Newspaper Page Text
l'E Vias OF TIIOUUIIT.
lie that knows himself knows others.
The night is long that never finds a
A sht t that hits is better than a
broadside that misses.
Under our greatest troubles oftcu lie
i our greatest treasures.
1— To live without a purpose is to lead
. a restless, unhappy life.
Should we condemn ourselves to ig
norance to preserve hope ?
Wo are ruined, not by what we really
want, but by what we think we do.
Truth only smells sweet forever, and
illusions, however innocent, are deadly
as tho eankerworm.
He that will beliovo only what he can
fully comprehend must have a very long
head or a very short creed.
< himneys are not swept until the tin
is out. W hen the passions aro ex-
tingnished man purifies his heart.
Much as we dislike to admit our de
fects, wo find it better to know and
gaard against than liavo to ignore
1 hose who valne themselves merely
on their ancestry have been compared
to potatoes, all that is good of them is
nnder the gronnd.
Health, beauty, vigor, riches, and all
the other things called goods, operate
equally as evils to tho vicious and nn
i just, as they do as benefits to the just.
Look not mournfully into the past; it
comes not back again. Wisely improve
the present; it is thine. Go forth to
L meet tho shadowy future without fear
f and with a manly heart.
Starved Into Submission.
Ihe war now waged against France
by the North African Arabs, like that
of A bd-El-Kader,thirty- five years ago, is
simply a starvation match, in which a
few officers like I>r. Tanner and Mr.
Griscom would la- invaluable. .Skir
mishes are rare, pitched battles rarer
"till. The army which happens to have
the most food and water draws its less
fortunate enemy into the barest and
driest regions, striving to wear him out
in a constant, fruitless chase under a
burning sun. In such a contest famine
and disease take tenfold moro lives
than the sword. Marshal Lamoricicre
himself, tho French commander-in
chief in the splendid campaign of
1846, sapped on the night dT his great
est victory npon a half-starved cat bo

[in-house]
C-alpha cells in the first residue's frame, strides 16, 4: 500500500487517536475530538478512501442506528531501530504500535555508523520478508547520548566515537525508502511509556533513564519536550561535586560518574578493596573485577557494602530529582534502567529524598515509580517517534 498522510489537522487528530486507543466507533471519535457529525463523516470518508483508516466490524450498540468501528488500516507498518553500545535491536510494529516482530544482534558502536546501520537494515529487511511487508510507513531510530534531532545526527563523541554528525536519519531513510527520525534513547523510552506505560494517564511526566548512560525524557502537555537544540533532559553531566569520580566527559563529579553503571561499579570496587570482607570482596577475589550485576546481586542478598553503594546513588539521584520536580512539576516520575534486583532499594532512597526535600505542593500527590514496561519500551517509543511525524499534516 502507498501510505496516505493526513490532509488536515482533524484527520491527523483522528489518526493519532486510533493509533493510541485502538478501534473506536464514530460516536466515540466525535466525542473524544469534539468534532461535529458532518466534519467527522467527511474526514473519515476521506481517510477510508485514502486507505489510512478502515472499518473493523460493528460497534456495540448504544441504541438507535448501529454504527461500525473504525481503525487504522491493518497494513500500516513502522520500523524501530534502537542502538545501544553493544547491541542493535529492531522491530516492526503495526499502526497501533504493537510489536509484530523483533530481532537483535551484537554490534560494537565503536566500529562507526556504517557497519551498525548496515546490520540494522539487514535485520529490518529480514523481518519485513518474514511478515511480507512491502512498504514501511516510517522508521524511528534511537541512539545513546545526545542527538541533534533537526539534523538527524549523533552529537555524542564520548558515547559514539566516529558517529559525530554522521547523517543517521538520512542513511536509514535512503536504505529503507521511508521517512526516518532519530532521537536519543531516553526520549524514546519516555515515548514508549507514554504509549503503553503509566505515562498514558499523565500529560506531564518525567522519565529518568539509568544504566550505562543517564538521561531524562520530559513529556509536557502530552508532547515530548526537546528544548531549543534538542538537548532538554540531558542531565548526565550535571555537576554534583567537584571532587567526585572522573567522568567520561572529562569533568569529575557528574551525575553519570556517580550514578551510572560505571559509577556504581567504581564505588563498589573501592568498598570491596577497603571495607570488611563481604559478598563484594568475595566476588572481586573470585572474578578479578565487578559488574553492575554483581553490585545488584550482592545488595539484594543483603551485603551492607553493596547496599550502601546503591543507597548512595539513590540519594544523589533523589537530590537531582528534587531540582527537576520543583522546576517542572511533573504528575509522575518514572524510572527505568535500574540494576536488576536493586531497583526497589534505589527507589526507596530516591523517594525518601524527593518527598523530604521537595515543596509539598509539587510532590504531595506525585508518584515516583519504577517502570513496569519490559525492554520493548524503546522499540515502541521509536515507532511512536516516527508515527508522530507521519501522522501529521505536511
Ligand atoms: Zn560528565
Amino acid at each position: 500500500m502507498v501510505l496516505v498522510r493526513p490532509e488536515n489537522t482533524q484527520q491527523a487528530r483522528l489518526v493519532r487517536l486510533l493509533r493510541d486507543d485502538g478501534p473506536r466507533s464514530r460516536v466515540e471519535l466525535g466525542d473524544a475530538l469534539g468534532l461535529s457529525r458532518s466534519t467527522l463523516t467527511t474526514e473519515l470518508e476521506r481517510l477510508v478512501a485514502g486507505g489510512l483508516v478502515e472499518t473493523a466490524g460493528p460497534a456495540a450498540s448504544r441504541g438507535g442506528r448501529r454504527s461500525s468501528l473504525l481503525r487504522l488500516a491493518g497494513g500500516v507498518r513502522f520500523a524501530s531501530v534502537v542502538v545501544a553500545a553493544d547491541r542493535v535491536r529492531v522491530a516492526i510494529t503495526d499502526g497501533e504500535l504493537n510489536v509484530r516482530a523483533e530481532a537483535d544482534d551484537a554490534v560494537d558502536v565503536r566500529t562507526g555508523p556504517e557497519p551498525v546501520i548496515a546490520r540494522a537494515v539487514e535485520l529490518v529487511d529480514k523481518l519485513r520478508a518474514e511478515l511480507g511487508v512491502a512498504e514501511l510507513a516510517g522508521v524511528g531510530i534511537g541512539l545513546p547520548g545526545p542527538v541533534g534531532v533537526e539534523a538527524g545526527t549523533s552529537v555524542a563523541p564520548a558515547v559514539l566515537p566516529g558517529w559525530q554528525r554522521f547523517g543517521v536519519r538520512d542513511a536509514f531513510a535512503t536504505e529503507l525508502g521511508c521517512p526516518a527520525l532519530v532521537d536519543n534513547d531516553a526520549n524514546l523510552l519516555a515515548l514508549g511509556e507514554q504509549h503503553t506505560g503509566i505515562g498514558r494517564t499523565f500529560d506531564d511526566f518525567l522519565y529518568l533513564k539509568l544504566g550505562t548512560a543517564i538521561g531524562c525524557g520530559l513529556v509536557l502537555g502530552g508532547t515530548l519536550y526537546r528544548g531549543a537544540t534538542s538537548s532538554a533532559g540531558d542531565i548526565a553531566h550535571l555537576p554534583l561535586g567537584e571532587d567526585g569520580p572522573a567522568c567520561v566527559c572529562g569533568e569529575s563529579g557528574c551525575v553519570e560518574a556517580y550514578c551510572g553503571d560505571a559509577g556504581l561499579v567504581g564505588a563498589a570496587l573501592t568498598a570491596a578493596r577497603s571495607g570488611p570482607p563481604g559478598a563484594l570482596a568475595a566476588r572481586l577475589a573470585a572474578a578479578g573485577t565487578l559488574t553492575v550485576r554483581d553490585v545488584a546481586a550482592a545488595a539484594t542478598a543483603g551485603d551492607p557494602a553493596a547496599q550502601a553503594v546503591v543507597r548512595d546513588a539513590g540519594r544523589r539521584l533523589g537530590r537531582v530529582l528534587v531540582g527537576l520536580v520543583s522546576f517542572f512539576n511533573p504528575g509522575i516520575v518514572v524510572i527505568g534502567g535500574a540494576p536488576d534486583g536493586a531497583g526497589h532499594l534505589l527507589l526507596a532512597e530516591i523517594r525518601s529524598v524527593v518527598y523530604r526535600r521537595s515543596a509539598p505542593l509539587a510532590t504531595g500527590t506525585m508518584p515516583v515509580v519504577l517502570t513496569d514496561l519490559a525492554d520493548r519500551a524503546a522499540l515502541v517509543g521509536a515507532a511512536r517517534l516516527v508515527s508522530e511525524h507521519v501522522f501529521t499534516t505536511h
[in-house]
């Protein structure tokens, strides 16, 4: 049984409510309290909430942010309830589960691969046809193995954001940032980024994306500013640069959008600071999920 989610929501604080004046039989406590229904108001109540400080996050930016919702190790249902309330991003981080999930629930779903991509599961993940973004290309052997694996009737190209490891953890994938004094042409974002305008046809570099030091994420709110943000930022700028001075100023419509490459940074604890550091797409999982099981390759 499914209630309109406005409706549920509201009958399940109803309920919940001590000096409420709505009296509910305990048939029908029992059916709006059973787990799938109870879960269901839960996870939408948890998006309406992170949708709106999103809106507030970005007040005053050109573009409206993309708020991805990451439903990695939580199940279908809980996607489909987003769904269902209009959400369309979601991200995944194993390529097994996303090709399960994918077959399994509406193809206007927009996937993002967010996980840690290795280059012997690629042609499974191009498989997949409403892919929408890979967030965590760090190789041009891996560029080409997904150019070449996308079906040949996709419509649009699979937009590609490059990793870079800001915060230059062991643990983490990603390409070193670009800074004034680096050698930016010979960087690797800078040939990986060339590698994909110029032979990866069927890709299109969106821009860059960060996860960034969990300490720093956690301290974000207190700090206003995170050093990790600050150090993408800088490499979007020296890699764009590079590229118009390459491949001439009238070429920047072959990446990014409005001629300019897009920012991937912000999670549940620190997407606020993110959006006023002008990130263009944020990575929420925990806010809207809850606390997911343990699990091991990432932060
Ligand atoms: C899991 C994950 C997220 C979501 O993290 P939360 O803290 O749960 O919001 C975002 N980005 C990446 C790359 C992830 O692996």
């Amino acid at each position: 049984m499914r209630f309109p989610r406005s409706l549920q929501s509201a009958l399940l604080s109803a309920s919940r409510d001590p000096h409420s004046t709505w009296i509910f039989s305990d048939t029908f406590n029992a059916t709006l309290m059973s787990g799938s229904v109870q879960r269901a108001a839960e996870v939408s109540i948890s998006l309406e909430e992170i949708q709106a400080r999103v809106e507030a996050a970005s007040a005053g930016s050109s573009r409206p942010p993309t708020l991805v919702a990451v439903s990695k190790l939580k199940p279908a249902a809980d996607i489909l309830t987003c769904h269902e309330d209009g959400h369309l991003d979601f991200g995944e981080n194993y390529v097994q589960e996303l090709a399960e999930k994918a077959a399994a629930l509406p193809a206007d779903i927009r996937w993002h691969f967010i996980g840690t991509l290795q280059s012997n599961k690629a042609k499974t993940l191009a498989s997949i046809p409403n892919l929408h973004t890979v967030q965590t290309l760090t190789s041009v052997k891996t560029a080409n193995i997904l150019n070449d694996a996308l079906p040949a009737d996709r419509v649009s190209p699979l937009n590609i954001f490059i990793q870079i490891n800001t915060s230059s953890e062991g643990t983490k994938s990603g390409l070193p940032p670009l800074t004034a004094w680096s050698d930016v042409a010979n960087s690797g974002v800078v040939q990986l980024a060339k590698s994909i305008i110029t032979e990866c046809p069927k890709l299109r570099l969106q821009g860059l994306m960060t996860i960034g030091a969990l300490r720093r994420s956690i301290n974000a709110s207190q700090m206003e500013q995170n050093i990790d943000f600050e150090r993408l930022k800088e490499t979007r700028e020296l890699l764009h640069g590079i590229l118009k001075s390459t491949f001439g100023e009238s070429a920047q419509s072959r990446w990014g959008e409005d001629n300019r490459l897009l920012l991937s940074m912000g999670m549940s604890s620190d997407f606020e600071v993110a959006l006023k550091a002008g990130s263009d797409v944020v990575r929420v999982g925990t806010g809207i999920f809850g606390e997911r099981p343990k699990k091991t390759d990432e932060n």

longing to one of his officers. But to
outstarve an Arab is no such oasv mat
ter. Tho Kabyles of Algeria, when
their crop of dhaura (coarse corn)
failed them, have been known to live
for months upon tho small hard
which aro so abundant in Northern
Africa. It was reserved for tho re
morseless ingennity of General I'elis
sier, the future conqueror of Selmstopol,
to discover away of fighting these hardy
nomads with their own weapons.
Sweeping through their territory with
a large laxly of irregular horse, he cut
down in passing all the date-palms
ujion which the very life of the native
population depended. Then, bringing
up the main body of his army with in
conceivable rapidity, ho drove back the
hoetilo tribes into the region thns des
olated. and after more than half their
nnmber had actually died of starvation,
forced the snrvivors to yield from sheer
inability to drag their weakened limbs
The President's .Sons.
General Garfield does not like his
boys to be coddled. In the letter he
wrote to Dr. Hawkes at Montana, invit
ing him to come and be their preceptor
this summer, he stipulated that they
should havo rigid dnties required of
them, and be treated like any other
citizen's sons. Tee connection of this
gentleman with the President's family
has been mutually pleasing. Ho is a
quiet, forcible man, a bachelor of per
haps thirty-five, tho son of a New Eng